In May, I’ll be speaking at the AAML/BVR National Divorce Conference in Las Vegas. My topic is “How to Present Complex Finance to Judges.” Given that every divorce trial I’ve seen has been a bench trial, the topic focuses on judges. However, many of the same presentation techniques are certainly applicable to juries, as well.
The idea for this post is simple. I’m asking readers to provide me with examples of the best demonstratives they have seen to present complex financial and valuation issues in court. I’ll also be talking about concepts and ideas, so any thoughts regarding conceptual approaches or philosophical approaches to court testimony would also be helpful.
At the end of every year, I try to make time for introspection and thinking about the future. When the mind is open, many things are possible. Last night, while sleeping, I dreamed about priorities in a variety of ways. When I awoke, the thought at the forefront of my mind was: dream it, think it, and do it, now.
Those who know me understand that I have a “thing” about counting steps. For years, my goal has been a minimum of 10,000 steps per day. In spite of my “thing,” when I looked at my steps for October, I found that I hit 10,000 steps on only 20 of 31 days. My average step count was about 7,000 steps on the days I didn’t reach the goal. On the last day of October, I set a challenge for myself — to achieve a minimum of 10,000 steps every day during the month of November.
Walking has been a “main thing” with me since I gave up running a number of years ago to preserve my (still original) knees. I’ve long advocated walking at least 10,000 steps each day, and many days, I achieve that goal. But I haven’t been as consistent as I’d like to be.
Last week, I gave a presentation titled “Intrinsic Value and Valuation Multiples” to a conference held by the Fairfax County (Virginia) Bar Association at the Omni Hotel in Nashville. My presentation discussed the intrinsic value standard of value in Virginia divorce-related valuations of closely held business assets. In addition, I talked about developing valuation multiples with credibility. This post addresses the intrinsic value standard of value.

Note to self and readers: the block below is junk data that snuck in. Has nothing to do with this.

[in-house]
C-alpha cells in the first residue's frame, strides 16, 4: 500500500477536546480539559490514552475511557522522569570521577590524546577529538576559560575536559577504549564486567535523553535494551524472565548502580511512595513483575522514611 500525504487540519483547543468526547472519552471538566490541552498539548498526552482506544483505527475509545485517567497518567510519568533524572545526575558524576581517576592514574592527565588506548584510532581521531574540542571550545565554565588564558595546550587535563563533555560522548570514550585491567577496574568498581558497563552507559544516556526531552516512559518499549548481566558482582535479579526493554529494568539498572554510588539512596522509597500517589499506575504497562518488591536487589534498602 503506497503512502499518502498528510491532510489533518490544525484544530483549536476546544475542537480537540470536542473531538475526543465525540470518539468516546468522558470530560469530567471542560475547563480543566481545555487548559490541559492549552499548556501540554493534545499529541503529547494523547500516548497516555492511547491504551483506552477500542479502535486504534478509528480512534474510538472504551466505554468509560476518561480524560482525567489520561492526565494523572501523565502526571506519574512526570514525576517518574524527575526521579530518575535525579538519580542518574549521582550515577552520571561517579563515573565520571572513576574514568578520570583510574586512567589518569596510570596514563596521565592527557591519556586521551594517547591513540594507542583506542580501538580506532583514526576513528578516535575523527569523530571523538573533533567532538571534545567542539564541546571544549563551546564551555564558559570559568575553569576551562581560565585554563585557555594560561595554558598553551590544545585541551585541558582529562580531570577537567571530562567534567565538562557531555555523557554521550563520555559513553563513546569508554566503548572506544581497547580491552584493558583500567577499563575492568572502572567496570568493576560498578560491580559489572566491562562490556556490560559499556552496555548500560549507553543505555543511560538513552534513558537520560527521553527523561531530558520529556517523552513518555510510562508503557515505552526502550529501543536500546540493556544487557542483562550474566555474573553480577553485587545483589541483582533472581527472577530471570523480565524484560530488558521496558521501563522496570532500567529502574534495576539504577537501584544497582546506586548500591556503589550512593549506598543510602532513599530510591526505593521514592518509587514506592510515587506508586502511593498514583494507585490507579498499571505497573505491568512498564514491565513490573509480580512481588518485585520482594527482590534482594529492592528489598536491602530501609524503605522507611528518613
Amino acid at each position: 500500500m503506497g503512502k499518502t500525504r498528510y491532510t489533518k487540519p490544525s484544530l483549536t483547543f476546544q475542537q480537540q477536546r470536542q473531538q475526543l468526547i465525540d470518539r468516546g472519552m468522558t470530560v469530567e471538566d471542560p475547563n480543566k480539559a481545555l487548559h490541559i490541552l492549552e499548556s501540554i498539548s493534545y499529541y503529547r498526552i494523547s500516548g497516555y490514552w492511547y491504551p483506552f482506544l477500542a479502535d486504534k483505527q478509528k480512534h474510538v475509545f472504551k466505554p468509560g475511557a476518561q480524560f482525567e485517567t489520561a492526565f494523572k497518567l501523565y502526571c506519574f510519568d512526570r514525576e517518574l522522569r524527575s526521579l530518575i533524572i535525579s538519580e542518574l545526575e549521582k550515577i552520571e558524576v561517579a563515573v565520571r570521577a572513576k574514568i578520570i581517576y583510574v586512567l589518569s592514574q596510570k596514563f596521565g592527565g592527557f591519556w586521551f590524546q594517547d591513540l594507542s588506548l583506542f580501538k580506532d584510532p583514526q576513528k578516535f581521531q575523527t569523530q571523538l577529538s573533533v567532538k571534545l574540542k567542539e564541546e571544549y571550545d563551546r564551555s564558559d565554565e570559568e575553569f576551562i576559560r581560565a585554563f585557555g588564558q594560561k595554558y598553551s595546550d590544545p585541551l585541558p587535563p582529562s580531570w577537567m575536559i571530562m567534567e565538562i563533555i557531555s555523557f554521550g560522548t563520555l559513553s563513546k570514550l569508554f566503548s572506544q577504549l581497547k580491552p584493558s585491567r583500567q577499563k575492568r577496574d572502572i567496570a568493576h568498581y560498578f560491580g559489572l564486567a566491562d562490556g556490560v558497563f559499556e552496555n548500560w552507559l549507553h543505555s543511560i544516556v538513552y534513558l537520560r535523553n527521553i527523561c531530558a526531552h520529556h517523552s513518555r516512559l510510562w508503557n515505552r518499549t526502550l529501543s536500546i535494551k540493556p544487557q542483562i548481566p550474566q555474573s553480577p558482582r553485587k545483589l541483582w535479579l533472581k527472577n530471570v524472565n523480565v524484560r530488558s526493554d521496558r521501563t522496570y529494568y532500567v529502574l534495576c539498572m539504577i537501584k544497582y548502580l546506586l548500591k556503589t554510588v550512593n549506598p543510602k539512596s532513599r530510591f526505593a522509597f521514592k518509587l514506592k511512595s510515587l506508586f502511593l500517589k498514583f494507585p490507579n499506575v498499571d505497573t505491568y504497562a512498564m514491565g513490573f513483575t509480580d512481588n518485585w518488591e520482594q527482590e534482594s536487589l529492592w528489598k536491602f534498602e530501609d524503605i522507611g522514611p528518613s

Many years ago, I worked at what was then First Tennessee National Corporation, which is now First Horizon. My first and only boss during my tenure at First Tennessee taught me many things as a young analyst. Today’s lesson has to do with borrowing, this is a lesson that could be instructive for many owners of private businesses who may be averse to borrowing.
I wrote a memo, titled “ABZs of Solid Valuation Conclusions and Reports,” for Mercer Capital’s analytical staff in 1989. The introduction and conclusion to this memo were written for its republication in Valuing Financial Institutions, my first book, published in 1992. The memo is reproduced as written with the exception of a few [explanatory comments]. Nevertheless, I believe that this 1989 memo is worth the time to read or reread as we think about developing solid valuation conclusions and reports in 2018.
I just returned from the 2018 American Society of Appraisers Advanced Business Valuation and International Appraisers Conference held in Anaheim, California. I presented twice at the conference, first in a panel and then solo. In this post, I provide a brief overview of my two presentations.
Video depositions, which were an infrequent event during my career for many years, are being used much more frequently these days. I’ve had depositions taken by video on many occasions to date. Until last week, I had never seen myself on the screen at a trial. I’ve only ever seen a video clip of another expert’s deposition one time, which was quite a few years ago.
The idea for naming the appraiser at the time a buy-sell agreement is signed was not original to me. I first heard of the idea in the late 1980s when I learned that I had been named as the appraiser in a buy-sell agreement that had been signed a few years before. However, since learning of the idea, I’ve adopted it and promoted it widely in my books and articles on buy-sell agreements.